Harry looked up. “Sir?”

“Just before you left, we found that chap, Giles. Assumed he was a madman. Seen it before, enough to drive anyone crazy.”

“Yes, sir.” He remembered. Benton had brought him in. Cuts on his face, and smashed glasses. Wearing tweed. Wouldn’t shut up, was scaring some of the younger soldiers with his ranting about demons. Stupid, that. He couldn’t see how it mattered what anyone called them.

“He’s a great deal more coherent now. In fact, we were in conference when you arrived. I need your input, Sullivan. You’re the closest thing we have to a qualified psychiatrist.”

“You want to know if he’s crazy?”

The Brigadier’s lips quirked into a brief smile. “That’s about the size of it, yes. Because if he’s sane...if he’s telling the truth...”

Harry raised his eyebrows, questioning.

“There could be a chance, Harry. A real chance.”


“I won’t listen to any more of this nonsense! And I won’t let you waste any more of my time!”

“Please, sit down, Professor.”

“I will not! You call me out of the lab for these ridiculous children’s tales, whilst I’m trying to investigate the true cause of this...this plague. We need a cure, not a magic spell.”

The Brigadier and Harry exchanged glances, still a few metres from the conference room door, the angry voices from within could be heard quite clearly. Harry took comfort in the taste of whisky that was still burning in his throat, and hoped the Brigadier’s appearance would calm things down.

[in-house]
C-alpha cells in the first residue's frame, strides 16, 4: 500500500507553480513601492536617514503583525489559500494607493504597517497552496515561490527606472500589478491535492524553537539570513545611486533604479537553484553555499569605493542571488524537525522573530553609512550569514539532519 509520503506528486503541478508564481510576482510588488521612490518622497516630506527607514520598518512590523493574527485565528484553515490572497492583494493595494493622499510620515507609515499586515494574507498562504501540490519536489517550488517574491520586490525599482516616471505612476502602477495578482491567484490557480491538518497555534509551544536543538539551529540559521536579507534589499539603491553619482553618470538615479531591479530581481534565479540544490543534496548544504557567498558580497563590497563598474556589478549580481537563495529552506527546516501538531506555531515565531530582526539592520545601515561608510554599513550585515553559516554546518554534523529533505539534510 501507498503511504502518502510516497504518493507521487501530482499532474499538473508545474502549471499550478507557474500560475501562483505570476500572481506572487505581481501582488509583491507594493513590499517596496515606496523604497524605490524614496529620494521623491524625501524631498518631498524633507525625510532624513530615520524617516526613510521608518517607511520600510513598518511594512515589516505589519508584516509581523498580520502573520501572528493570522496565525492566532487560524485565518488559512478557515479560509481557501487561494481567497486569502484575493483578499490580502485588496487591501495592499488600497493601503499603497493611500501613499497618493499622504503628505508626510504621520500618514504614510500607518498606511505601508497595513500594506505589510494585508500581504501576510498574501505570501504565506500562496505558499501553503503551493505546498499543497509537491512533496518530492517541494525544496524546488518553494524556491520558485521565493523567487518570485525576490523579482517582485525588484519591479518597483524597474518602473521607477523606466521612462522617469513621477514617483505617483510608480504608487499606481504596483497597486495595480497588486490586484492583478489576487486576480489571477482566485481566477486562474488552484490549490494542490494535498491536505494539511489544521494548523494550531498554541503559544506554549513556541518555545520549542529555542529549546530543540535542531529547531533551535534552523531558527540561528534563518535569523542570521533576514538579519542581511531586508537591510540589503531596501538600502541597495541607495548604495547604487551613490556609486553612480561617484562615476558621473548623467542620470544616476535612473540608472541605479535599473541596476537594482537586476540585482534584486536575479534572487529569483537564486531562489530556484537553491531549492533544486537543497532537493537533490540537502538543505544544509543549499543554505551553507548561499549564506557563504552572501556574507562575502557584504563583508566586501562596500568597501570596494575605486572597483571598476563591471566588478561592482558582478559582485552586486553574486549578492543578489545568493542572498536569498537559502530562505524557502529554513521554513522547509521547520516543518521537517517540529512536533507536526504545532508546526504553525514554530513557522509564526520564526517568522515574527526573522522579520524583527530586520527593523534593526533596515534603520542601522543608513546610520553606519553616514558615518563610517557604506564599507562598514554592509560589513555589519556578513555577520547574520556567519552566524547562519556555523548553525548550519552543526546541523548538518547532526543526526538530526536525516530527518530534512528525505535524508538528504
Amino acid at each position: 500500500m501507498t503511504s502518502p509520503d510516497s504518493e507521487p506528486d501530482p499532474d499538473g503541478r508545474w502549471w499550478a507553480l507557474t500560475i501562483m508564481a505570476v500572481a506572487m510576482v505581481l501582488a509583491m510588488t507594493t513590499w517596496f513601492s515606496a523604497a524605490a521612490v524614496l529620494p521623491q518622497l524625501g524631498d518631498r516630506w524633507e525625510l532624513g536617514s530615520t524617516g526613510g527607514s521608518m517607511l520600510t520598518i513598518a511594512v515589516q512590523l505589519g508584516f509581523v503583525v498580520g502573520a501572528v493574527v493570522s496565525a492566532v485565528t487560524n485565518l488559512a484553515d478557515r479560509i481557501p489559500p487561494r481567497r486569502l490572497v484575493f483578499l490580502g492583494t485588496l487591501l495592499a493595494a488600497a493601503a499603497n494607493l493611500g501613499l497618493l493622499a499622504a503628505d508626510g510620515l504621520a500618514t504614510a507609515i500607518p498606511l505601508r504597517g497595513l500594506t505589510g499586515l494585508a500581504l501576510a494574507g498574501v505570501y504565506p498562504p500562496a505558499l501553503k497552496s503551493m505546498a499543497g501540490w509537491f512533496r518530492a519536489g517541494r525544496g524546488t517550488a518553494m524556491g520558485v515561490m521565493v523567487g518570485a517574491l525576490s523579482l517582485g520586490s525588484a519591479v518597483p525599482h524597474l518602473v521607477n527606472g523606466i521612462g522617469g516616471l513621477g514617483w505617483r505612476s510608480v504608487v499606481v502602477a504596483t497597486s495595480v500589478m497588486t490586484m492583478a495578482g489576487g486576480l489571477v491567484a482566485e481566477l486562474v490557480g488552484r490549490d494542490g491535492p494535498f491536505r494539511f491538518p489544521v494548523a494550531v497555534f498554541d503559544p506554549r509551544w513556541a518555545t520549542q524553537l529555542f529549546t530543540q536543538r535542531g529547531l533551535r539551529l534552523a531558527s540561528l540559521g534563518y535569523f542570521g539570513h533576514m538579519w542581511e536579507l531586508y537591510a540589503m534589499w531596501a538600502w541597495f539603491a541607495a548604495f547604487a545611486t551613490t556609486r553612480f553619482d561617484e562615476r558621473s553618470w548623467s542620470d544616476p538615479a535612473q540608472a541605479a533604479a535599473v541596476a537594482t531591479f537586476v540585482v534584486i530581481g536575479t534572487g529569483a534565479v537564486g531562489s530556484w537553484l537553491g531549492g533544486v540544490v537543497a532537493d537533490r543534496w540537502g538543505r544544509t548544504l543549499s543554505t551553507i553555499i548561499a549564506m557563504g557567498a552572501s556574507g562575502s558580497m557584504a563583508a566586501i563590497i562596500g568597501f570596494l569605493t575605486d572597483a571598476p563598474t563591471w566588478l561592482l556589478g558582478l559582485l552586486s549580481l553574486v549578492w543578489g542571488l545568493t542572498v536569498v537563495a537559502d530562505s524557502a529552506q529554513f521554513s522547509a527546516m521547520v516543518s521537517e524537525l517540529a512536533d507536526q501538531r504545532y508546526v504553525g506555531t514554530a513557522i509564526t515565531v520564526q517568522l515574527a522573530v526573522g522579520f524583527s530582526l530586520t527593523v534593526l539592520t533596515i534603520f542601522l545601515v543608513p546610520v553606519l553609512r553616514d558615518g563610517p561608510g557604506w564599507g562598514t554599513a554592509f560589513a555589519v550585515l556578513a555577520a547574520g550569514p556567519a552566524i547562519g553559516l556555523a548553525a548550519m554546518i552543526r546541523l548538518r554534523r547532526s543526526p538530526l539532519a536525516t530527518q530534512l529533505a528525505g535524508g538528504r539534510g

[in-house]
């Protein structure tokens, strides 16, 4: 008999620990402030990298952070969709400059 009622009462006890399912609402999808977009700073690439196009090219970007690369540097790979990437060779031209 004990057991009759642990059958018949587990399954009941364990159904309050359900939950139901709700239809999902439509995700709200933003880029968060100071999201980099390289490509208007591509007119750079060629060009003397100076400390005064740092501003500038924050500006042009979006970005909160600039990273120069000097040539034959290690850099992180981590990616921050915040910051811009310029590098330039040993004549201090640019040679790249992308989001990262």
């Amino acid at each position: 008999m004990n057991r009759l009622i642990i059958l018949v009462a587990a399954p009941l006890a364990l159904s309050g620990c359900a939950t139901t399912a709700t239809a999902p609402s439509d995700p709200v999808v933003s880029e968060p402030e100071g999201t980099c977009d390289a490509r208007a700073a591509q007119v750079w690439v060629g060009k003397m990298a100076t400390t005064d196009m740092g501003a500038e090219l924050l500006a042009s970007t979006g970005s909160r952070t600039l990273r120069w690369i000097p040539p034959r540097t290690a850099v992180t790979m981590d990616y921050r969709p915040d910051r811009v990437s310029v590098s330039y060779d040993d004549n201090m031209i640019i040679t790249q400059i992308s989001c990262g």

“Weren’t you agreeing with her, when this chap arrived?” murmured Harry.

The Brigadier nodded. “Close minded of me, really. What he’s suggesting is no more extraordinary than travelling through time and space in a police box.”

Harry felt his teeth grit as he followed the Brigadier into the conference room. He couldn’t help but think that he could have stopped all of this, if he really wanted to. If he’d been paying attention. If he cared about any of them.

“Mr Giles, this is Doctor Harry Sullivan, our chief physician,” said the Brigadier as he took his place at the head of the table.

Harry met the gaze of the man sitting at the bottom of the table. He stood and shook Harry’s hand. “Pleased to meet you.”

Harry just nodded, unable to reciprocate the sentiment. Giles seemed to be about his age, perhaps a few years older. Oxford accent, and, remarkably, he was still wearing tweed.

Harry took his seat on the far side of the table, and glanced round. Professor Shaw had returned to her seat, though she still looked livid. And tired. She was even thinner than he remembered, skin drawn, shadows dark under her eyes. Exhaustion, and she’d know it too, but would be too stubborn to admit it. Or too desperate. A steaming mug sat in front of her. Coffee, he guessed. They had a lot of coffee.